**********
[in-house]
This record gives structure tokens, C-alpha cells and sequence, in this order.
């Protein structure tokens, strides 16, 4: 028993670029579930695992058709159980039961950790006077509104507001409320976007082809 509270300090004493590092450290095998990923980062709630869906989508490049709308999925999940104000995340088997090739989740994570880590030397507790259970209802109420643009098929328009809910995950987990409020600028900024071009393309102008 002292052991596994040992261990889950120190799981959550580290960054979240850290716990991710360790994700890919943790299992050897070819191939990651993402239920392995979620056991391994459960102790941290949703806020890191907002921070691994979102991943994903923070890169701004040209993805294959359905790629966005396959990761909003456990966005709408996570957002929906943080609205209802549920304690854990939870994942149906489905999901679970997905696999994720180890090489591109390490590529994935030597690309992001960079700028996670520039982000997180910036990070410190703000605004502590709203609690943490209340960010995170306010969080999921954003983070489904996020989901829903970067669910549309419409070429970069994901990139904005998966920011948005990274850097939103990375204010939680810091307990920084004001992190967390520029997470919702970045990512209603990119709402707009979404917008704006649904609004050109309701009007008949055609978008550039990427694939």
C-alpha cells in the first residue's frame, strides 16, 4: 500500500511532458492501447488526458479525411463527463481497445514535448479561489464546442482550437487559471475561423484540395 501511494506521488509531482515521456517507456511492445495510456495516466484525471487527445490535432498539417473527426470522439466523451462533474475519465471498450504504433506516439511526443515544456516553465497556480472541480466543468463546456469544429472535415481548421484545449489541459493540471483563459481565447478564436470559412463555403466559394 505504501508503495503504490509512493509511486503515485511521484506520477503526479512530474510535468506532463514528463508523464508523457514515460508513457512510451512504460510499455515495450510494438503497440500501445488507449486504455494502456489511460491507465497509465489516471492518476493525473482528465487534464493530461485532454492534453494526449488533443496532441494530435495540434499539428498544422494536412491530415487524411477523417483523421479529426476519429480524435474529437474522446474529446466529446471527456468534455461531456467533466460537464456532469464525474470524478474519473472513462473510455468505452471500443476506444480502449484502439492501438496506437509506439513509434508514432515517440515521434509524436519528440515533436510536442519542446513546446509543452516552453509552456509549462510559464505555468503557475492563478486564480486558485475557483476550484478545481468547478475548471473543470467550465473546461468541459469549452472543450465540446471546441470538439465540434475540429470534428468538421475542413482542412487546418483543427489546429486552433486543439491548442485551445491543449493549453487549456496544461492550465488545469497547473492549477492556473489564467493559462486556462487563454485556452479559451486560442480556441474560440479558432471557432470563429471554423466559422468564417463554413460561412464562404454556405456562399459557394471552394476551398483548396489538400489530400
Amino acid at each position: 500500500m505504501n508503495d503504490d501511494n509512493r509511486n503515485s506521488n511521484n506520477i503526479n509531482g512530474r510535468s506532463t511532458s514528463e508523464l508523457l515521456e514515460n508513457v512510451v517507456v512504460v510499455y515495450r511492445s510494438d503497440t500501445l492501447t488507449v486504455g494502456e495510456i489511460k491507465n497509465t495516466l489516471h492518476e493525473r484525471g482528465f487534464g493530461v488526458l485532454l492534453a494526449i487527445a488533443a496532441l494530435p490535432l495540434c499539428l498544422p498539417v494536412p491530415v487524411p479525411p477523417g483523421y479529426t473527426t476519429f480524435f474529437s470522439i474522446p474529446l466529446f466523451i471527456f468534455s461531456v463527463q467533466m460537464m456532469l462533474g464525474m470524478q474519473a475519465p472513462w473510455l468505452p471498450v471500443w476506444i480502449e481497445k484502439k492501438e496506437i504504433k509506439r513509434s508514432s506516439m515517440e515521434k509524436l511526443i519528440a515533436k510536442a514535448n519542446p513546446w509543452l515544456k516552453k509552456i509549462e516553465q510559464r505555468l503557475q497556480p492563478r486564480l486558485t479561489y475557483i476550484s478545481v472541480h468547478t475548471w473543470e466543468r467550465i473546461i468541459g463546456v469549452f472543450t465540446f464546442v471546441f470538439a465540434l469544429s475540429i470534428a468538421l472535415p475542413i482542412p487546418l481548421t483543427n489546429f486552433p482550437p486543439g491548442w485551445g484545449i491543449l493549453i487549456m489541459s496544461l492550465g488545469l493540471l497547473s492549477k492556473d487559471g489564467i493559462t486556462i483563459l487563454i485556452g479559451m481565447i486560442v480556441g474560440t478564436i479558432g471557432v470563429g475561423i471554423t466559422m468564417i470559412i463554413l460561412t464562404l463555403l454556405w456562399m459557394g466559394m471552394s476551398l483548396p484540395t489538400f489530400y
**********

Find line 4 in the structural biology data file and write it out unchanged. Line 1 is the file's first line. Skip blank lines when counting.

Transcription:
C-alpha cells in the first residue's frame, strides 16, 4: 500500500511532458492501447488526458479525411463527463481497445514535448479561489464546442482550437487559471475561423484540395 501511494506521488509531482515521456517507456511492445495510456495516466484525471487527445490535432498539417473527426470522439466523451462533474475519465471498450504504433506516439511526443515544456516553465497556480472541480466543468463546456469544429472535415481548421484545449489541459493540471483563459481565447478564436470559412463555403466559394 505504501508503495503504490509512493509511486503515485511521484506520477503526479512530474510535468506532463514528463508523464508523457514515460508513457512510451512504460510499455515495450510494438503497440500501445488507449486504455494502456489511460491507465497509465489516471492518476493525473482528465487534464493530461485532454492534453494526449488533443496532441494530435495540434499539428498544422494536412491530415487524411477523417483523421479529426476519429480524435474529437474522446474529446466529446471527456468534455461531456467533466460537464456532469464525474470524478474519473472513462473510455468505452471500443476506444480502449484502439492501438496506437509506439513509434508514432515517440515521434509524436519528440515533436510536442519542446513546446509543452516552453509552456509549462510559464505555468503557475492563478486564480486558485475557483476550484478545481468547478475548471473543470467550465473546461468541459469549452472543450465540446471546441470538439465540434475540429470534428468538421475542413482542412487546418483543427489546429486552433486543439491548442485551445491543449493549453487549456496544461492550465488545469497547473492549477492556473489564467493559462486556462487563454485556452479559451486560442480556441474560440479558432471557432470563429471554423466559422468564417463554413460561412464562404454556405456562399459557394471552394476551398483548396489538400489530400